Posts Tagged ‘wisconsin spring’

Limited Edition Lilac Session, Spring Family Photos in Green Bay, Wisconsin

Green Bay Family Photographer Lilacs apple blossom picturesWhen Nicky contacted us about a family session for herself, her husband, and their little girl, Hayden, she admitted that the last professional photos she had been in were her senior portraits. Sometimes people are afraid to tell us the last time they had photos, but we know what it’s like to be a parent, and we know how time can fly by and how easy it is to wait for the “perfect time” — when the weather is better, when the baby reaches a milestone, when we “improve” something about ourselves that makes us feel worthy of being in photos. Of course, deep down we know there is no perfect time and every season of parenthood is both beautiful and difficult. We were honored to be the first to photograph this loving little family.

Green Bay Family Photographer

Even with it being her first pictures, Hayden was a pro in front of the camera. She was happy and ready to play all the silly games we had in mind. She snuggled daddy and nuzzled noses with mommy. The lilacs were in full bloom for our Limited Edition Spring Sessions and she gathered the blossoms up and gave them a big sniff, so proud that they matched the purple of her dress. In short, we loved photographing this session!

Portraits: green isle park spring maternity session, waiting for baby {j}

When Ashley and Jesse got married two years ago, we were there for their wedding day. We also had the privilege of taking their engagement photos that May in an orchard full of apple blossoms. This winter they’re celebrating a new milestone as they wait for their baby boy due next month.

When Ashley contacted me about her February session, we planned for a “winter wonderland” theme. Imagining layers of snow, and heavy branches in one of the coldest months, we were surprised as the date came closer and the forecast was in the mid-sixties. Wisconsin weather is always out to surprise us! The warm, sunny day was beautiful. Ice still coated the East River, but little buds were on the trees, and the creamy long grasses made for a beautiful spring backdrop. How perfect for the world to be in a season of renewal as Ashley and Jesse await their first baby.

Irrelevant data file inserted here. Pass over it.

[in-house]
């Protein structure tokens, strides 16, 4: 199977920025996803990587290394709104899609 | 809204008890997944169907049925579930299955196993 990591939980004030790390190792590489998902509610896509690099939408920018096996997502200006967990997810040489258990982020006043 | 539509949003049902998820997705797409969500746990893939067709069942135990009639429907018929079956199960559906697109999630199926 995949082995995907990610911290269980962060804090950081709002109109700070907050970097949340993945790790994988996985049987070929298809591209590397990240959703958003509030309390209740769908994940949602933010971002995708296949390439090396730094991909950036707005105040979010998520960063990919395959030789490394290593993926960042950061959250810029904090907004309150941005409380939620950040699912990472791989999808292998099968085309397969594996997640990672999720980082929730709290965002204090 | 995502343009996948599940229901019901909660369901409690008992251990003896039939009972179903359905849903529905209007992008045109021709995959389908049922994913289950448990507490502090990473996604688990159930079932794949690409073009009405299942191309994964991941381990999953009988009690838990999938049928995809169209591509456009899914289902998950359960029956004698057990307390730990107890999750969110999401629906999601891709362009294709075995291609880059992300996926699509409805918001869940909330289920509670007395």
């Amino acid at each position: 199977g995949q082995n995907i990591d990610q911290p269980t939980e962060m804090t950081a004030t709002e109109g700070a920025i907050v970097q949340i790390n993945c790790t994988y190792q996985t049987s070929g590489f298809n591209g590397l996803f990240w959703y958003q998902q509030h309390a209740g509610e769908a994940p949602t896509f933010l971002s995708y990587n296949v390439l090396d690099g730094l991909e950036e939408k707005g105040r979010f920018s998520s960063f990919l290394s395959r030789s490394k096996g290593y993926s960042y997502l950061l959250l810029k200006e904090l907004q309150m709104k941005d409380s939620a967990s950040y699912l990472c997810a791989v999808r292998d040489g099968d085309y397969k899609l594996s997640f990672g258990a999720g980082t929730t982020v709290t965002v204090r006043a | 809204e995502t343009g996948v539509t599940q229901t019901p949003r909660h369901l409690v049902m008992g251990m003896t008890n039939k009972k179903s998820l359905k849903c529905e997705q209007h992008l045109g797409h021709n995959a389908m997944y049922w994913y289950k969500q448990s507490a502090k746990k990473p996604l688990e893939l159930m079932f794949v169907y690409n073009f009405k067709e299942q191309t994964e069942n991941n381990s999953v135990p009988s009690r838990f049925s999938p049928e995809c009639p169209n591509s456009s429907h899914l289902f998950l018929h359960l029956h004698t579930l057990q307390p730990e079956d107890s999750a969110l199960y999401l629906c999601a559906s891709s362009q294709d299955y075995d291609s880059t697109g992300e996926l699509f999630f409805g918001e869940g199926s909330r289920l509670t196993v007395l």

Congratulations! We look forward to meeting him!

Personal Post: making maple syrup

March is the dullest month of the year. We rush into March with dreams of spring and (as yesterday’s massive snowstorm proves) we are rewarded with another month of winter parading itself as a new season. Stuck somewhere between “winter wonderland” and “budding spring” I usually use these weeks to update our website, clean out the junk drawers, and make plans for warmer days. But last year we started a new March tradition with our family: making homemade maple syrup.

Learning to make maple syrup had been on our bucket list for awhile, and in the summer of 2015 we casually mentioned it to my grandpa at the farmhouse in Door County. Turns out, years ago, when the land was still an orchard, grandpa’s family used to tap the sugar maples every year. Some rummaging through the picker’s cabins drummed up pails and beautiful, old spiles. It was with a complete lack of knowledge and an impetuous spirit that we tackled our new project last spring.